That’s not to say there’s absolutely nothing good here, because there is on occasion: “Predicting the Future” has a solid bass/guitar solo tradeoff that really works, but its impact is lessened after the intro to the song itself, which was so similar to “Zero Tolerance” that I just felt like listening to Death instead. Opening track “Dead Inside” begins the album well enough and sucked me in for a couple of minutes, but a lack of memorability and sense of direction transform it into a slog. “Into the Trip” begins with a riff that actually does an okay job at approximating the more intense parts of Symbolic, but Resumed leans on it a bit too much, overplaying it to the point where it becomes almost irritating.
While Resumed play unmemorable tech-death for 41 minutes, at least they sound great doing it. The production by Tirabassi is well-rounded and sports an excellent mastering job, with each instrument being audible and clear and no clipping whatsoever. Guitars are precise and tight, if a tad airy in sound, and Pallozzi’s bass has a tasty, ever-so-slightly overdriven tone that punches through the mix, showcasing her skill wonderfully. Tirabassi’s drum work is a treat to listen to, with each and every note coming through clearly. Special mention should be made of his kick drum, which occupies the happy middle between click and thud, avoiding the dreaded “typewriter kick” that too often plagues modern death metal. Vocals, on the other hand, are a bit too high in the mix, which serves to amplify their fatal flaw: they’re boring. It’s impressive that Presutti is playing guitar while growling, but his vocal patterns seem tacked on and his growl is monotonous, lacking in power and intensity. The vocals seem to be there for the sole reason that metal songs tend to have vocals most of the time, and as such, end up adding a boring percussive element to Resumed’s otherwise blistering technical attack.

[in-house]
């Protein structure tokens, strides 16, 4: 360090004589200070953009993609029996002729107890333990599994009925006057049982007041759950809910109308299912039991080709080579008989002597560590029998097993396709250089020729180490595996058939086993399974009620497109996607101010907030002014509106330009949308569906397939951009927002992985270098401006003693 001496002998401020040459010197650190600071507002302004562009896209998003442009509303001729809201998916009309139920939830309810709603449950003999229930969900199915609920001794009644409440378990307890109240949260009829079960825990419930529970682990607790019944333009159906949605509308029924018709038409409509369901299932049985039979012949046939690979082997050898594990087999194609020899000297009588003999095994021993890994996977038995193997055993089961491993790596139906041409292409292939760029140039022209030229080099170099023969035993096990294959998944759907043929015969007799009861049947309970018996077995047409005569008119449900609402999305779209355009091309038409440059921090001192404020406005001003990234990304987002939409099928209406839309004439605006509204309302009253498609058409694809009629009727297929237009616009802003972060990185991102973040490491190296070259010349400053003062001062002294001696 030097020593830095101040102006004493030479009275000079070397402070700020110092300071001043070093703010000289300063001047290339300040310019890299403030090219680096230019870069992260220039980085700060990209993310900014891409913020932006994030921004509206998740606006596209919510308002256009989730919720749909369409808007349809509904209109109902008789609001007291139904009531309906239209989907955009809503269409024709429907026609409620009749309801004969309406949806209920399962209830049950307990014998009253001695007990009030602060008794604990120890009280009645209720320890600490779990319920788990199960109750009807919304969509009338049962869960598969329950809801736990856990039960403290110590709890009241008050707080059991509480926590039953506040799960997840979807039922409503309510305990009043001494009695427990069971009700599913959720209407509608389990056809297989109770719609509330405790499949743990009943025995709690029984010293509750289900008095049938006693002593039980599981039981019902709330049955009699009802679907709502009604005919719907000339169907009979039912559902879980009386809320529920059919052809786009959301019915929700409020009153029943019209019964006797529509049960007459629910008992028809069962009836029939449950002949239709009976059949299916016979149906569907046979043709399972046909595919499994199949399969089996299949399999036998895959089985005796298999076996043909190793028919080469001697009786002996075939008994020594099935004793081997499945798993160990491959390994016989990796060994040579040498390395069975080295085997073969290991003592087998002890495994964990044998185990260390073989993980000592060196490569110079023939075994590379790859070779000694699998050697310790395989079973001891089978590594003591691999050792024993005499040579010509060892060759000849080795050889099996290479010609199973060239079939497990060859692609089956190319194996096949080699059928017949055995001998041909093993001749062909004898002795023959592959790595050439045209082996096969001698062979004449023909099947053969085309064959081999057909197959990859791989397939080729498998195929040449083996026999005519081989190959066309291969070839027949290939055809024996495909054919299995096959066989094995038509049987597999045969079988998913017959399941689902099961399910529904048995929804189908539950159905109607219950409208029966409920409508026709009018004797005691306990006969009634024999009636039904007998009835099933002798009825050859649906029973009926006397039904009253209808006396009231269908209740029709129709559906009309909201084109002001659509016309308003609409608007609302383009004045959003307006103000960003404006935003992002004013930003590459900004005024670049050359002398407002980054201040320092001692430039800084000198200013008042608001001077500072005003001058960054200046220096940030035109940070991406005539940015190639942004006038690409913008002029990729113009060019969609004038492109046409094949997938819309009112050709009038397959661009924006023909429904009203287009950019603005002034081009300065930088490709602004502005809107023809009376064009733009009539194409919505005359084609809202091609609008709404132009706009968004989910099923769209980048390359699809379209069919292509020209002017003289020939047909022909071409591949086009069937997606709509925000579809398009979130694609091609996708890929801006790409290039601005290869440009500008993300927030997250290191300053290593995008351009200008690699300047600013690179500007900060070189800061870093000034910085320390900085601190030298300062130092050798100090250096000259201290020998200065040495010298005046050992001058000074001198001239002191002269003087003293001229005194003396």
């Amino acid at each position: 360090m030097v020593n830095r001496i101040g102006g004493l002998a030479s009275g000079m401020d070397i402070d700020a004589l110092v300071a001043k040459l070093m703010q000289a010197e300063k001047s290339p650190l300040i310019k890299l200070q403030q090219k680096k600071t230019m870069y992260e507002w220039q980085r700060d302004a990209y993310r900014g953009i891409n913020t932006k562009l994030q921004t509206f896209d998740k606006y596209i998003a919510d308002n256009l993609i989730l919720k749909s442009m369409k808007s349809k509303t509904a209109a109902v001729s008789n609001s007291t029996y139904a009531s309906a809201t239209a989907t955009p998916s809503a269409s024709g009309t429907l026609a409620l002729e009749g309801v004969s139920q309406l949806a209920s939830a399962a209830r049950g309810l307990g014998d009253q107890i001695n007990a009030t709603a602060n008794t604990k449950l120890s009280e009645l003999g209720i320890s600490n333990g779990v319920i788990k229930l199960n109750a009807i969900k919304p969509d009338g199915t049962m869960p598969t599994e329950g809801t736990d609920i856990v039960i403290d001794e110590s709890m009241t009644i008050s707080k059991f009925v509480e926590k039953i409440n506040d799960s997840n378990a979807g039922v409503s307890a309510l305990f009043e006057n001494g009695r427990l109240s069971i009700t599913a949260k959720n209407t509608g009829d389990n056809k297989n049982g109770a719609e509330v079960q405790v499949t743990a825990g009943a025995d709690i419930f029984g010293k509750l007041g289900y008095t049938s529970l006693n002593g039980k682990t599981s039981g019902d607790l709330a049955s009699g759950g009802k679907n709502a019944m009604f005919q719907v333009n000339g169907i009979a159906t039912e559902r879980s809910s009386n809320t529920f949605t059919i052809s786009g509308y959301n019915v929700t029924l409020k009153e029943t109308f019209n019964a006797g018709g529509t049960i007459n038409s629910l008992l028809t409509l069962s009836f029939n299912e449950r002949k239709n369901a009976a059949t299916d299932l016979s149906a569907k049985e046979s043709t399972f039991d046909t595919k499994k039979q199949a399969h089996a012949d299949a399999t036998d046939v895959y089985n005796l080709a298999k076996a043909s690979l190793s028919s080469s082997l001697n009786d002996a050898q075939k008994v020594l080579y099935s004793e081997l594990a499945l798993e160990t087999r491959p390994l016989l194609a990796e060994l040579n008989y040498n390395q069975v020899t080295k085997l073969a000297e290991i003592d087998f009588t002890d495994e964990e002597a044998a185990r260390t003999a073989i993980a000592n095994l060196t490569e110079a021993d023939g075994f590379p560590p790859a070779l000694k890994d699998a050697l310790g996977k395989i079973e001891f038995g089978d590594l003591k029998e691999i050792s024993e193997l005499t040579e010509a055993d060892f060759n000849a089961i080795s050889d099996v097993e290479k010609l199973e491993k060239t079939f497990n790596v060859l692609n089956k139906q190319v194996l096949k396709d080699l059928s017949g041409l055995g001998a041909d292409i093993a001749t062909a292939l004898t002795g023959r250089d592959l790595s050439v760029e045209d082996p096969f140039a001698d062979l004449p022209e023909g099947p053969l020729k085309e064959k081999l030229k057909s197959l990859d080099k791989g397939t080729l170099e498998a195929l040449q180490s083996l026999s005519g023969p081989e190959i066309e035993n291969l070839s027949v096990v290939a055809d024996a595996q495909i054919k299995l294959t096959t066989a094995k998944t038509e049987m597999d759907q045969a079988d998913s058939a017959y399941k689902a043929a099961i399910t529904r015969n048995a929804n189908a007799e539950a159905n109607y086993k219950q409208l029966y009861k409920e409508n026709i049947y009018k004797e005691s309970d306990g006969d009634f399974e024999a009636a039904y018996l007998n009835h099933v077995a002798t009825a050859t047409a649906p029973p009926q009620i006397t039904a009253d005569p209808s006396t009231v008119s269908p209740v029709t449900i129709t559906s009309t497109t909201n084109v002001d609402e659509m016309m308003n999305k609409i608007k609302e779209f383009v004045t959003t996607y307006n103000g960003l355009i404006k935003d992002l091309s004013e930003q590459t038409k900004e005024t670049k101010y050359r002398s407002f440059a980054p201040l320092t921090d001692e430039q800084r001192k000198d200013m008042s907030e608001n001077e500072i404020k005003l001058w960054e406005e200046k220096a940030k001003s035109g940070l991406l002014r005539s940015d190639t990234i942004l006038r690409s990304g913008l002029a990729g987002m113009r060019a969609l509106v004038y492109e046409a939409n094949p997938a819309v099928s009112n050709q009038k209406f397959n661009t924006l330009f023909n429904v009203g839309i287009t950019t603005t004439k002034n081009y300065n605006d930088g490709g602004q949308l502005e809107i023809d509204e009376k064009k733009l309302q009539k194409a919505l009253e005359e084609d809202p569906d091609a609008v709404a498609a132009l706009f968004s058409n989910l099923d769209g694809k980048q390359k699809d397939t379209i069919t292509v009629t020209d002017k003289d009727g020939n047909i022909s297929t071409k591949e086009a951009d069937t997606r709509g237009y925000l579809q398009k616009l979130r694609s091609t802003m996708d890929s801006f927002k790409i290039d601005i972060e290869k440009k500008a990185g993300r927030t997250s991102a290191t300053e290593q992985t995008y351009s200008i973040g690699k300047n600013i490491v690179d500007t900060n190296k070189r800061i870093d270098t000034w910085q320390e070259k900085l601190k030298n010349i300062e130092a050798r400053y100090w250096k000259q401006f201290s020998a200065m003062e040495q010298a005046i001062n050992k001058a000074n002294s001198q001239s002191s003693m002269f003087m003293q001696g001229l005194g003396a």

The most difficult aspect of listening to Alienations is that it has all of the trappings of an excellent tech-death album: great instrumental performances, tons of “betcha can’t play this” solos, bass fills at least once a minute, fast but not totally monotonous drums, and a great production that lets the music hit hard whilst giving it ample room to breathe. What ended up happening was akin to going to a five star restaurant and being handed a day old McDouble on a silver platter: the window dressing is there, but the most important part is bad, and I don’t want to experience it again.